Also I'm always endeared to murder mysteries where I can actually guess who did it, why, and how. I got a few minor things wrong but by and large I was right, and this is for me a great novelty - ordinarily I'm a total dunce. Possibly this one was particularly easy to solve, I neither know nor care, I'm basking in how clever I am.
Wheat in the Ear. by Baker, Louisa Alice
Honestly I started this prepared to be bored - what else should I expect from a random early New Zealand novel by a novelist I've never heard of? I should have heard of Louisa Alice Baker; this novel is brilliant.
I suppose the imagery of the harvest is at times belaboured; but the text is brimming with parallels and oppositions. Town and country; work and play; ambition and domesticity; intellect and love; and torn between all of these is Joan John Jeffries, the longed-for son born a girl mistaken by a priest at her baptism for a boy.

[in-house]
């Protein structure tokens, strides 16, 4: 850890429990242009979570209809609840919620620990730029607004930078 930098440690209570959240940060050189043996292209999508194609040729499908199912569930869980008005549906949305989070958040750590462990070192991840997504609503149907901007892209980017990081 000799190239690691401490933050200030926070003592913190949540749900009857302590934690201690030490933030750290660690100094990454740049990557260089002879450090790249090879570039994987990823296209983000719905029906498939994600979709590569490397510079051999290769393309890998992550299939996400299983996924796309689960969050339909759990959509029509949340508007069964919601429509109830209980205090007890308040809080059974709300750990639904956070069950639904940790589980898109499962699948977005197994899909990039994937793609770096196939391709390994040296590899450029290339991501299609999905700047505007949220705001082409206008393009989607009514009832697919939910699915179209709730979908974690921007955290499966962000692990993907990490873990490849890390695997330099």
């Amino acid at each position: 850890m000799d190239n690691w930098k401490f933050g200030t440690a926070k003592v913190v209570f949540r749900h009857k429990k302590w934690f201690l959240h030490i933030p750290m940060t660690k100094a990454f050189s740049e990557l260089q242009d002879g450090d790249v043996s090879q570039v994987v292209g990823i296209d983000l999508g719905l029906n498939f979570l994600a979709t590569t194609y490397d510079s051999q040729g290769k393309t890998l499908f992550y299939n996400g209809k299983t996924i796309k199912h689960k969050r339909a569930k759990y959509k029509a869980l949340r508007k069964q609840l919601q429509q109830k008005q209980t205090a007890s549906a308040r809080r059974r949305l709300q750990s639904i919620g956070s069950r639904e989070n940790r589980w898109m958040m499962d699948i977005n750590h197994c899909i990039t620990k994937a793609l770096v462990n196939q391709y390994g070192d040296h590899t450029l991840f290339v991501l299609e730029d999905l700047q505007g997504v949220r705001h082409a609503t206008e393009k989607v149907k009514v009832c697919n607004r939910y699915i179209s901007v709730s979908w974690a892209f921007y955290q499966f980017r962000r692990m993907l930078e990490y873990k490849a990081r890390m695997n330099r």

This doesn't, unfortunately, become a great treatise on the wrongs of the gender binary -- but it does rather begin like one. "Little maid, be a gentleman," is her father's instruction to her. All her early years she seems treated half as a boy; and even after she's grown up we're often told she looks like one. I think the point of this was to reframe some of her decisions near the end of the book, which would be dishonourable in a woman, according to the time, but the author wanted to show as honourable in a man -- chivalrous.
The really great question is whether her true love is the old scholar or the young farmer. You can probably guess the answer. The solution is terribly convenient, alas. But the book was still rescued for me because, while this question formed the climax, there were other questions too -- such as whether her true mother is her birth mother or the mother of her intellect, her teacher, a woman fighting for woman's right to vote.
There is so much in here, I don't know why this isn't taught along with Katherine Mansfield. Or maybe it is and I've just never noticed before....
70 Japanese Gestures: No Language Communication by Hamiru-aqui
I love the idea of this book but ultimately I think the very topic doesn't suit my learning style. I learn best when there's an overarching system I can arrange new facts into - but gestural communication, when not codified into a sign language, is an inherently piecemeal thing. So I mostly enjoyed reading it but ten minutes later couldn't remember a thing.